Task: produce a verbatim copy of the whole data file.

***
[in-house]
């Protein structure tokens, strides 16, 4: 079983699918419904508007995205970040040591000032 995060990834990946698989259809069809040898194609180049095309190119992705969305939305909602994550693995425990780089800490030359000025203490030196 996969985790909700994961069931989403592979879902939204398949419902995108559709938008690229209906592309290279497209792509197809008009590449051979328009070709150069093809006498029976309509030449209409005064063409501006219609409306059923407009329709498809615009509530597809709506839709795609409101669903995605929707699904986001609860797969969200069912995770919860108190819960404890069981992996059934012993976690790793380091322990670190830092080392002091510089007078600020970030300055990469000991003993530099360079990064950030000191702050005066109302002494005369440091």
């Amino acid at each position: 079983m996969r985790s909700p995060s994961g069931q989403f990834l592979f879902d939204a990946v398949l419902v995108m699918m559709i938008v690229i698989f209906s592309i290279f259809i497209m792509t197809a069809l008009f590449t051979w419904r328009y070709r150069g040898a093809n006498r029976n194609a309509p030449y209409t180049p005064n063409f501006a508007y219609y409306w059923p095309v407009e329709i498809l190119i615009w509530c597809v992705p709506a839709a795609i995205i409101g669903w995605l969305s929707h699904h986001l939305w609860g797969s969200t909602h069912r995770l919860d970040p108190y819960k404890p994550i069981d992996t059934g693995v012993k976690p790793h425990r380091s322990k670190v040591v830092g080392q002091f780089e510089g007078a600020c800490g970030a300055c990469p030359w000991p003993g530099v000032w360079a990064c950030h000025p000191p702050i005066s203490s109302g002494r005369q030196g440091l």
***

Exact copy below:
[in-house]
């Protein structure tokens, strides 16, 4: 079983699918419904508007995205970040040591000032 995060990834990946698989259809069809040898194609180049095309190119992705969305939305909602994550693995425990780089800490030359000025203490030196 996969985790909700994961069931989403592979879902939204398949419902995108559709938008690229209906592309290279497209792509197809008009590449051979328009070709150069093809006498029976309509030449209409005064063409501006219609409306059923407009329709498809615009509530597809709506839709795609409101669903995605929707699904986001609860797969969200069912995770919860108190819960404890069981992996059934012993976690790793380091322990670190830092080392002091510089007078600020970030300055990469000991003993530099360079990064950030000191702050005066109302002494005369440091």
């Amino acid at each position: 079983m996969r985790s909700p995060s994961g069931q989403f990834l592979f879902d939204a990946v398949l419902v995108m699918m559709i938008v690229i698989f209906s592309i290279f259809i497209m792509t197809a069809l008009f590449t051979w419904r328009y070709r150069g040898a093809n006498r029976n194609a309509p030449y209409t180049p005064n063409f501006a508007y219609y409306w059923p095309v407009e329709i498809l190119i615009w509530c597809v992705p709506a839709a795609i995205i409101g669903w995605l969305s929707h699904h986001l939305w609860g797969s969200t909602h069912r995770l919860d970040p108190y819960k404890p994550i069981d992996t059934g693995v012993k976690p790793h425990r380091s322990k670190v040591v830092g080392q002091f780089e510089g007078a600020c800490g970030a300055c990469p030359w000991p003993g530099v000032w360079a990064c950030h000025p000191p702050i005066s203490s109302g002494r005369q030196g440091l």